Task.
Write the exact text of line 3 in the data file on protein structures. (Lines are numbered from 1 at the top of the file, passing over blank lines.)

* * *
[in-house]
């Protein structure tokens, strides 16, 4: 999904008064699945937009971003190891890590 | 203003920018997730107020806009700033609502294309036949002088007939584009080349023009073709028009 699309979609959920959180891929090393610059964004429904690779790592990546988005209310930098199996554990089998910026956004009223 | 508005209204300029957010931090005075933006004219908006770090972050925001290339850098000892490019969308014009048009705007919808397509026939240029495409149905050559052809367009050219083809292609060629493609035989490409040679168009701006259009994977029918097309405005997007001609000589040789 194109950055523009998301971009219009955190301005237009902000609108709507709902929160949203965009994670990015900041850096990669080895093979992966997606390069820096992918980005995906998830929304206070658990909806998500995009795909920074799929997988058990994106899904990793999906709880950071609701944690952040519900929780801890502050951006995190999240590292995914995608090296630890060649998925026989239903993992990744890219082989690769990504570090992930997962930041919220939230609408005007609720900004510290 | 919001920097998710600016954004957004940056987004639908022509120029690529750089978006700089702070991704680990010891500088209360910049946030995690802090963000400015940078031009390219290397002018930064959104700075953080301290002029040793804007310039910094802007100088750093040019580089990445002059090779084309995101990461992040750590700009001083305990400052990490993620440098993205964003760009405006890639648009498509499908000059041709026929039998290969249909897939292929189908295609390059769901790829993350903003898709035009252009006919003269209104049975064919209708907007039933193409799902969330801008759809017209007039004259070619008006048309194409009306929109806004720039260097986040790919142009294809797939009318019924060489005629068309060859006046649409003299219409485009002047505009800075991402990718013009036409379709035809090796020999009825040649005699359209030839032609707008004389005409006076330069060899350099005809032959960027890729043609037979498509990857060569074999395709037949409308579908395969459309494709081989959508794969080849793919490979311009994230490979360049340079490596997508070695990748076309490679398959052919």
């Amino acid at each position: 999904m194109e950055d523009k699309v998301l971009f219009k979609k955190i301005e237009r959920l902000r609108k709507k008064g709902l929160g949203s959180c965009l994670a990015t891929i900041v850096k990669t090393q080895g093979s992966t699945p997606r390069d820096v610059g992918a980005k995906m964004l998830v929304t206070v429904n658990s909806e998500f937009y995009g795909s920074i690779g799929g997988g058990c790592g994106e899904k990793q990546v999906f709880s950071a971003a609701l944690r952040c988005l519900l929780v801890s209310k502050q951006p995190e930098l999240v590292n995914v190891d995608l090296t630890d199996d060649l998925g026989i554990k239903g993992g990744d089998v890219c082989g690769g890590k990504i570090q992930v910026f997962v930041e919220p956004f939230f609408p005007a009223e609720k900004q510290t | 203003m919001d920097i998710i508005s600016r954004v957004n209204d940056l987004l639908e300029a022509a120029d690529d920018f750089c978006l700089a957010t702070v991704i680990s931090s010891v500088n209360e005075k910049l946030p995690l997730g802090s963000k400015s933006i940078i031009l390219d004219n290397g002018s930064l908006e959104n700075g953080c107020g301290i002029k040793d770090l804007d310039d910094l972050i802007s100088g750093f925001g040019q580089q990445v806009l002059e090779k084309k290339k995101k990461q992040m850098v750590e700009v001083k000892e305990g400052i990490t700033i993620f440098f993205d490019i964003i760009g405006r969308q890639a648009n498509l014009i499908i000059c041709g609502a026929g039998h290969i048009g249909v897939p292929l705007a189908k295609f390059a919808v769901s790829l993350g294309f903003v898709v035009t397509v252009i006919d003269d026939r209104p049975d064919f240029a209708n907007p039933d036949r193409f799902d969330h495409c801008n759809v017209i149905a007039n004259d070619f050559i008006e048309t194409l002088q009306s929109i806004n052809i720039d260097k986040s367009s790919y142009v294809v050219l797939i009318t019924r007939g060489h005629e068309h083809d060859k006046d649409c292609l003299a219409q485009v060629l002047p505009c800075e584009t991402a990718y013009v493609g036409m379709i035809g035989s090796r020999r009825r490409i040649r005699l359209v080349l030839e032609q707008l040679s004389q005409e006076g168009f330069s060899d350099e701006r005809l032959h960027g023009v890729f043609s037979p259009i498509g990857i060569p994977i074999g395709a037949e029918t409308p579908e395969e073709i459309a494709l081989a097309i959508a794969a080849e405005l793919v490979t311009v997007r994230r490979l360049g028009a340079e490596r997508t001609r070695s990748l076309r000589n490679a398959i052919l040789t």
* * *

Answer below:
């Amino acid at each position: 999904m194109e950055d523009k699309v998301l971009f219009k979609k955190i301005e237009r959920l902000r609108k709507k008064g709902l929160g949203s959180c965009l994670a990015t891929i900041v850096k990669t090393q080895g093979s992966t699945p997606r390069d820096v610059g992918a980005k995906m964004l998830v929304t206070v429904n658990s909806e998500f937009y995009g795909s920074i690779g799929g997988g058990c790592g994106e899904k990793q990546v999906f709880s950071a971003a609701l944690r952040c988005l519900l929780v801890s209310k502050q951006p995190e930098l999240v590292n995914v190891d995608l090296t630890d199996d060649l998925g026989i554990k239903g993992g990744d089998v890219c082989g690769g890590k990504i570090q992930v910026f997962v930041e919220p956004f939230f609408p005007a009223e609720k900004q510290t | 203003m919001d920097i998710i508005s600016r954004v957004n209204d940056l987004l639908e300029a022509a120029d690529d920018f750089c978006l700089a957010t702070v991704i680990s931090s010891v500088n209360e005075k910049l946030p995690l997730g802090s963000k400015s933006i940078i031009l390219d004219n290397g002018s930064l908006e959104n700075g953080c107020g301290i002029k040793d770090l804007d310039d910094l972050i802007s100088g750093f925001g040019q580089q990445v806009l002059e090779k084309k290339k995101k990461q992040m850098v750590e700009v001083k000892e305990g400052i990490t700033i993620f440098f993205d490019i964003i760009g405006r969308q890639a648009n498509l014009i499908i000059c041709g609502a026929g039998h290969i048009g249909v897939p292929l705007a189908k295609f390059a919808v769901s790829l993350g294309f903003v898709v035009t397509v252009i006919d003269d026939r209104p049975d064919f240029a209708n907007p039933d036949r193409f799902d969330h495409c801008n759809v017209i149905a007039n004259d070619f050559i008006e048309t194409l002088q009306s929109i806004n052809i720039d260097k986040s367009s790919y142009v294809v050219l797939i009318t019924r007939g060489h005629e068309h083809d060859k006046d649409c292609l003299a219409q485009v060629l002047p505009c800075e584009t991402a990718y013009v493609g036409m379709i035809g035989s090796r020999r009825r490409i040649r005699l359209v080349l030839e032609q707008l040679s004389q005409e006076g168009f330069s060899d350099e701006r005809l032959h960027g023009v890729f043609s037979p259009i498509g990857i060569p994977i074999g395709a037949e029918t409308p579908e395969e073709i459309a494709l081989a097309i959508a794969a080849e405005l793919v490979t311009v997007r994230r490979l360049g028009a340079e490596r997508t001609r070695s990748l076309r000589n490679a398959i052919l040789t």